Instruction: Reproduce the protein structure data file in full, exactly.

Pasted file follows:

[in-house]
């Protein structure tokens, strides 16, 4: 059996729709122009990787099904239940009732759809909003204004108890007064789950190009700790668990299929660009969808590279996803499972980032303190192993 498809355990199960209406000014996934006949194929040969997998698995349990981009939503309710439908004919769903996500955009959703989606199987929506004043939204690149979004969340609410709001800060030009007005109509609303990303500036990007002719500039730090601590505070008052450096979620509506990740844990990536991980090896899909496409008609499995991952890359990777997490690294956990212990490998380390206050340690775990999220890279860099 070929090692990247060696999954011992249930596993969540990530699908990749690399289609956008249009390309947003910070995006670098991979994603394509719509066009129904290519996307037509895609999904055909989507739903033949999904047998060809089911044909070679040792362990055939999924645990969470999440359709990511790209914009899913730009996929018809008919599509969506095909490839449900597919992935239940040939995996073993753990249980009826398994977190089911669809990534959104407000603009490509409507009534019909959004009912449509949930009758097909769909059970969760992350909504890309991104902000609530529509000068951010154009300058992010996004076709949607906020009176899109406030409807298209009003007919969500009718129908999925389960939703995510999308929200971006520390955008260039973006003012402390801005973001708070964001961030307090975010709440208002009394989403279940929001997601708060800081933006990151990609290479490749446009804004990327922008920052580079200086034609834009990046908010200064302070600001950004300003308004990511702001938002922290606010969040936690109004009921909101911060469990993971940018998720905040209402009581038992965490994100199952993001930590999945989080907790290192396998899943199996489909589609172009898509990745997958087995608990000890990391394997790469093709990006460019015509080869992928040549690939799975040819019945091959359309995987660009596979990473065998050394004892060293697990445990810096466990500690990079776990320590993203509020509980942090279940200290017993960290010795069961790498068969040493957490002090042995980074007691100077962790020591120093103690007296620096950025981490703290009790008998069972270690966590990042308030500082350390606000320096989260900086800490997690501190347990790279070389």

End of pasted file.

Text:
[in-house]
């Protein structure tokens, strides 16, 4: 059996729709122009990787099904239940009732759809909003204004108890007064789950190009700790668990299929660009969808590279996803499972980032303190192993 498809355990199960209406000014996934006949194929040969997998698995349990981009939503309710439908004919769903996500955009959703989606199987929506004043939204690149979004969340609410709001800060030009007005109509609303990303500036990007002719500039730090601590505070008052450096979620509506990740844990990536991980090896899909496409008609499995991952890359990777997490690294956990212990490998380390206050340690775990999220890279860099 070929090692990247060696999954011992249930596993969540990530699908990749690399289609956008249009390309947003910070995006670098991979994603394509719509066009129904290519996307037509895609999904055909989507739903033949999904047998060809089911044909070679040792362990055939999924645990969470999440359709990511790209914009899913730009996929018809008919599509969506095909490839449900597919992935239940040939995996073993753990249980009826398994977190089911669809990534959104407000603009490509409507009534019909959004009912449509949930009758097909769909059970969760992350909504890309991104902000609530529509000068951010154009300058992010996004076709949607906020009176899109406030409807298209009003007919969500009718129908999925389960939703995510999308929200971006520390955008260039973006003012402390801005973001708070964001961030307090975010709440208002009394989403279940929001997601708060800081933006990151990609290479490749446009804004990327922008920052580079200086034609834009990046908010200064302070600001950004300003308004990511702001938002922290606010969040936690109004009921909101911060469990993971940018998720905040209402009581038992965490994100199952993001930590999945989080907790290192396998899943199996489909589609172009898509990745997958087995608990000890990391394997790469093709990006460019015509080869992928040549690939799975040819019945091959359309995987660009596979990473065998050394004892060293697990445990810096466990500690990079776990320590993203509020509980942090279940200290017993960290010795069961790498068969040493957490002090042995980074007691100077962790020591120093103690007296620096950025981490703290009790008998069972270690966590990042308030500082350390606000320096989260900086800490997690501190347990790279070389």